Nigeria Customs with Wildlife Justice Commission support arrest four with 839 kg of pangolin scales and 145 kg of ivory.
- Nigerian Customs and intelligence from NGO, Wildlife Justice Commission, have combined for another pangolin and ivory seizure. In just over one year, authorities have made four seizures in Nigeria and one in Vietnam for a total of 23,953 kg of pangolin scales and 1445 kg of ivory.
- On February 2, 2022, Customs authorities in Lagos, seized a Toyota Sienna van containing 839 kg of pangolin scales and 145 kg of ivory while arresting four Nigerian occupants.
- January 11, 2022: Another Vietnam Nigeria connection
- October 3, 2021: Again, Customs Seize N1.7bn Pangolin Scales In Lagos
- July 28th, 2021: Nigeria Customs and WJC Deal a blow to the West African Cartel
- January 21, 2021: Nigeria Seizes 8800 kg of Pangolin Scales
Customs intercepts N3.1bn pangolin scales, elephant tusks enroute Asia
By Adaku Onyenucheya
10 February 2022
The Nigerian Customs Service (NCS), in collaboration with the Wildlife Justice Commission, has intercepted pangolin scales and elephant tusks worth N3.1billion being transported through Nigeria to Asia. The Controller General of Customs, Hameed Ali, who disclosed this yesterday while displaying the seized items to journalists at the Customs Training College, Ikeja, Lagos, said 15 sacks of pangolin scales (839.4kg) and four sacks of elephant tusks (145kg) were intercepted in a Toyota Sienna bus with registration number KRD 541 HH at Lekki on February 2, 2022.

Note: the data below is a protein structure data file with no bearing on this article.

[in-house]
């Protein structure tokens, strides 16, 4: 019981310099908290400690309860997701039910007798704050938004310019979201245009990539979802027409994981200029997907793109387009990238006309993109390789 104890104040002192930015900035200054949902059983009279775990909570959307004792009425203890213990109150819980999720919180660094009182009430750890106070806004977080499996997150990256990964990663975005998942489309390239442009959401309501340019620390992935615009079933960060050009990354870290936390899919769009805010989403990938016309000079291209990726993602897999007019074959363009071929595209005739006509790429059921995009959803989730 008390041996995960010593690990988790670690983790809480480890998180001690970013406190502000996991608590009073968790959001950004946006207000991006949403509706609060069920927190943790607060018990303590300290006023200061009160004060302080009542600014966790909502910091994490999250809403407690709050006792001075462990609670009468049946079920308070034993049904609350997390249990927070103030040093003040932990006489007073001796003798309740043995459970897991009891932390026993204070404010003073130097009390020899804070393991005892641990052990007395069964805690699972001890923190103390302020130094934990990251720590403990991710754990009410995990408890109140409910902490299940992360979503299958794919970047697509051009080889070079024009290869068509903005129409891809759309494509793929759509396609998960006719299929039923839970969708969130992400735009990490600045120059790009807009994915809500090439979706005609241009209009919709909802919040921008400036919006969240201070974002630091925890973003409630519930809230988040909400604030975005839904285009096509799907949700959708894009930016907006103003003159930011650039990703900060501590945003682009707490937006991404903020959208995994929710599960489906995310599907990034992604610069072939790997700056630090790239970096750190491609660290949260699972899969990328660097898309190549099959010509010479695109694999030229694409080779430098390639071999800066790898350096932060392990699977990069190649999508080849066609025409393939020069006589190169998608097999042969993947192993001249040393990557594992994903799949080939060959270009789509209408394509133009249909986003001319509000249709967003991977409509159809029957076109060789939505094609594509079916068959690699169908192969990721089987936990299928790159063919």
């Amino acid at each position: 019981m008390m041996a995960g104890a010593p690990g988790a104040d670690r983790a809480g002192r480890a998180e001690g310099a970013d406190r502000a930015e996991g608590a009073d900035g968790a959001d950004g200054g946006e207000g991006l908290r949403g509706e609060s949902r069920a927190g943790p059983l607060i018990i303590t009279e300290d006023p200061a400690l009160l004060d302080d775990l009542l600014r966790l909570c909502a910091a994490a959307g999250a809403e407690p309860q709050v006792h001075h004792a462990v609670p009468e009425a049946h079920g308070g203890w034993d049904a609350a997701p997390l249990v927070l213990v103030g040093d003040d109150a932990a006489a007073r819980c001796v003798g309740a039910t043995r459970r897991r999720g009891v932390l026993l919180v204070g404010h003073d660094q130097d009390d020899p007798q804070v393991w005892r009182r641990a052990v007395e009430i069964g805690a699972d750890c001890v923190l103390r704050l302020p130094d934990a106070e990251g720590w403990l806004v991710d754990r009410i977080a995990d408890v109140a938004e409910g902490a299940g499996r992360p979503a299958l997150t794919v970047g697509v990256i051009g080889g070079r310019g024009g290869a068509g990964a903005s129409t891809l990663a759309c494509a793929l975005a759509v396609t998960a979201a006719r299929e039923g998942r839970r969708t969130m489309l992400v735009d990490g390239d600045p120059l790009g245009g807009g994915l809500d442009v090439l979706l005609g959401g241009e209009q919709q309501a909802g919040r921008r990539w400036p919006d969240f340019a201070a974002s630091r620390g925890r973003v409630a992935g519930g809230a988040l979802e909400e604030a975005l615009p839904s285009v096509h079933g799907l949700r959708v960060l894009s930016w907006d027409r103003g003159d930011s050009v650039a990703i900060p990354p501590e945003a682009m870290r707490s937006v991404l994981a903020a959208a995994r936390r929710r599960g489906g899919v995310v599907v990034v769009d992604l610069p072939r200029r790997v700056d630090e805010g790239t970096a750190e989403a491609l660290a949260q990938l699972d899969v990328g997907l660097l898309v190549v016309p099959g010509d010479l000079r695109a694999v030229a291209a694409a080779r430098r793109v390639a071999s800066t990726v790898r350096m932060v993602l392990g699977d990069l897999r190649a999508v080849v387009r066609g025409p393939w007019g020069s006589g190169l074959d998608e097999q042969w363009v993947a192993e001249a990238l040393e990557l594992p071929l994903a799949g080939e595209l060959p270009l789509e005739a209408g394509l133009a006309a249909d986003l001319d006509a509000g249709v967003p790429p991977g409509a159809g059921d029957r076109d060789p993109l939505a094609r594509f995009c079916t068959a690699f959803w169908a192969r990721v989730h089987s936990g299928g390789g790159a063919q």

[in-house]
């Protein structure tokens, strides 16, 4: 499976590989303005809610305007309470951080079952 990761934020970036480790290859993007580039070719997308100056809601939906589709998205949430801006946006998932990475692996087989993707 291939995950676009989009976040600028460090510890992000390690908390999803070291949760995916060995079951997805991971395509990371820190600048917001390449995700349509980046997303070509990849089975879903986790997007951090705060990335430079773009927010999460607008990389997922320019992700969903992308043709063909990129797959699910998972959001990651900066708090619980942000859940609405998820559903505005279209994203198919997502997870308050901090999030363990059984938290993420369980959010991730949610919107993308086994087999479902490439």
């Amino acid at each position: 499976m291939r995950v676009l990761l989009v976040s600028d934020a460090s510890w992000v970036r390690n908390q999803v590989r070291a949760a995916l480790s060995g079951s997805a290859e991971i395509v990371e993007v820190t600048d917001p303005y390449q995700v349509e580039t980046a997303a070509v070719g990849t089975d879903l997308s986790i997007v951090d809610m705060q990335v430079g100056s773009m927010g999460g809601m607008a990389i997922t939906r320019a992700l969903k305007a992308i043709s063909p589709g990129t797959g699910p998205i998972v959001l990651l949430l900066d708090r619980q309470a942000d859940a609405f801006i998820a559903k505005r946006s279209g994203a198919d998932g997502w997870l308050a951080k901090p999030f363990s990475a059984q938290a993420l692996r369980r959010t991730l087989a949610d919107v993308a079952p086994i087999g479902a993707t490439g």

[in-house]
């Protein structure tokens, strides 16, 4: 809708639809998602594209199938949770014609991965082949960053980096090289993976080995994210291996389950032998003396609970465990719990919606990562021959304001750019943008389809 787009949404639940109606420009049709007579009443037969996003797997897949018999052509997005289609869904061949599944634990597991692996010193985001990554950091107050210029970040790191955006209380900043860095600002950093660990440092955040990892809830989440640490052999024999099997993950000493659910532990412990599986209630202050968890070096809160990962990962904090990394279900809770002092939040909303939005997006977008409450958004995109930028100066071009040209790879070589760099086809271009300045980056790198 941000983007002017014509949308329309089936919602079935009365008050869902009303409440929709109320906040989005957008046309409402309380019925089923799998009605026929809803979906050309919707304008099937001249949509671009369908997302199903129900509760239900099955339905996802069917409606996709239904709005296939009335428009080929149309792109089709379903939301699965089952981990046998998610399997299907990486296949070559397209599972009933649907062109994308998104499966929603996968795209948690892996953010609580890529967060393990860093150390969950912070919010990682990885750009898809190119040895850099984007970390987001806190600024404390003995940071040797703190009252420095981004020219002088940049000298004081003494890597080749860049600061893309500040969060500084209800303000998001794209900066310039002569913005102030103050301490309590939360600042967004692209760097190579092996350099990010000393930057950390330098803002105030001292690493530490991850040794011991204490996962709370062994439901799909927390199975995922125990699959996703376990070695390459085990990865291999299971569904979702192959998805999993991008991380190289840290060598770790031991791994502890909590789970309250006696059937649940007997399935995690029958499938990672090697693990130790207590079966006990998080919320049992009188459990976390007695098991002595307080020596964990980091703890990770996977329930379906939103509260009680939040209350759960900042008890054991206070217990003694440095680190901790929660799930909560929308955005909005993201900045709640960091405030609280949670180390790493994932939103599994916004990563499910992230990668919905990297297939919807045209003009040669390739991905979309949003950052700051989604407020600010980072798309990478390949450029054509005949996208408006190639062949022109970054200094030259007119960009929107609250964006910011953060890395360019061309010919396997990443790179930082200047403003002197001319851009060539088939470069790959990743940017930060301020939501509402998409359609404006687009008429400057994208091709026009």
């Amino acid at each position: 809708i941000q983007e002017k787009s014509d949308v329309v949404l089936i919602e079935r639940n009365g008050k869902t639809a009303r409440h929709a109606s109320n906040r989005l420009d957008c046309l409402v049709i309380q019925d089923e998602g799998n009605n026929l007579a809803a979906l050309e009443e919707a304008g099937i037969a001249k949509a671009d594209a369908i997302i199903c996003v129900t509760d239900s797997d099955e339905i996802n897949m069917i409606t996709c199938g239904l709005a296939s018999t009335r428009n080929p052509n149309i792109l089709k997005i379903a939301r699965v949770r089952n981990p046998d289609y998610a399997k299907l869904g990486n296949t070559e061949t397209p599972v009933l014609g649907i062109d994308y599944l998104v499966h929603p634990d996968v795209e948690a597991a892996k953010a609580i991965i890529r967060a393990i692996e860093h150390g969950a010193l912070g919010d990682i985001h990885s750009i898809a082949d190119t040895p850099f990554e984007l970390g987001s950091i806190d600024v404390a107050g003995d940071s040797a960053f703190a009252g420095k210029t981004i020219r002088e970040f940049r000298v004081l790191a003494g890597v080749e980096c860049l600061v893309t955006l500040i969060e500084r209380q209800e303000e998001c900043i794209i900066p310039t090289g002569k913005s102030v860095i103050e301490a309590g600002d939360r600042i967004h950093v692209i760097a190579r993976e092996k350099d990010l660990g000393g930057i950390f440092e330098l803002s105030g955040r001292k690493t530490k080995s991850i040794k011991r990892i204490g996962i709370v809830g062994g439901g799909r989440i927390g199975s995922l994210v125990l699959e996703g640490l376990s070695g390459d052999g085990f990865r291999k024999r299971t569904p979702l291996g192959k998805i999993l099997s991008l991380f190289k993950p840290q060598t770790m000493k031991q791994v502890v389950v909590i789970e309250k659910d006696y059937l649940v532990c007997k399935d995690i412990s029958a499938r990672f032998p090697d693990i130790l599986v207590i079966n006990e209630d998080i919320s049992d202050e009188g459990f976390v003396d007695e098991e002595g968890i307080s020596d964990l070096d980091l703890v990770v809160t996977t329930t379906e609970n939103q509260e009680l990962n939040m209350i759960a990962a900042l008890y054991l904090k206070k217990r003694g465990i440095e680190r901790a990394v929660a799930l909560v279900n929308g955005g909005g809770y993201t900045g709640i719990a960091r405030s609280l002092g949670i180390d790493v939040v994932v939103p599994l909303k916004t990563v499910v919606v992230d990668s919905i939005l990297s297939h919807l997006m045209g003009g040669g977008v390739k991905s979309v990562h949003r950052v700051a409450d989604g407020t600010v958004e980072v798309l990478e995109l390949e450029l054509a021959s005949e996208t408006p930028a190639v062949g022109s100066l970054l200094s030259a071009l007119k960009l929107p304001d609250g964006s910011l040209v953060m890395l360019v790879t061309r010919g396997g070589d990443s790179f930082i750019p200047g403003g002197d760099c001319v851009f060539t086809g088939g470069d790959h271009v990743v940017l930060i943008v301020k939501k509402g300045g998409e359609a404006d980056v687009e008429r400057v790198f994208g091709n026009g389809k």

Ali, who was represented by the National Public Relations Officer, Joseph Attah, said the CGC Strike Force team, upon intelligence, along with the Wildlife Justice Commission, conducted the operation in which Nigeria was used as a transit route for illegal wildlife trade from Africa to Asia.
He said while this criminality is not essentially a Nigerian thing, some foreigners with the active connivance of few Nigerians are bent on using the country as a transit route for illegal wildlife trade.
Ali said this seizure of wildlife parts is the fourth in the country within the last 13 months, noting that it contravenes Section 63 “E” and “G” of Customs Excise and Management Act (CEMA) Cap 45 LFN 2004.
“Our achievements in this regard should be proof of our resolve to fish out and bring all illegal wildlife trade actors to justice. Nigeria is a signatory to the Convention on International Trade on Endangered Species of Wild Fauna and Flora. As a responsible member of the global community, we cannot allow our nation to be used as a conduit pipe for illegal wildlife trade,” he said.
Ali commended the Wildlife Justice Commission for their continued commitment to this cause through the provision of credible and actionable intelligence, while calling for more working synergy.
He said the NCS remains committed to the quarterly meeting with the embassies of the United States of America, United Kingdom, Germany and the World Bank, while also welcoming onboard other international organisations that are joining the fray.
Ali further called on members of the public to support the NCS by providing timely information that will help cripple the criminal network of illegal wildlife trade through Nigeria.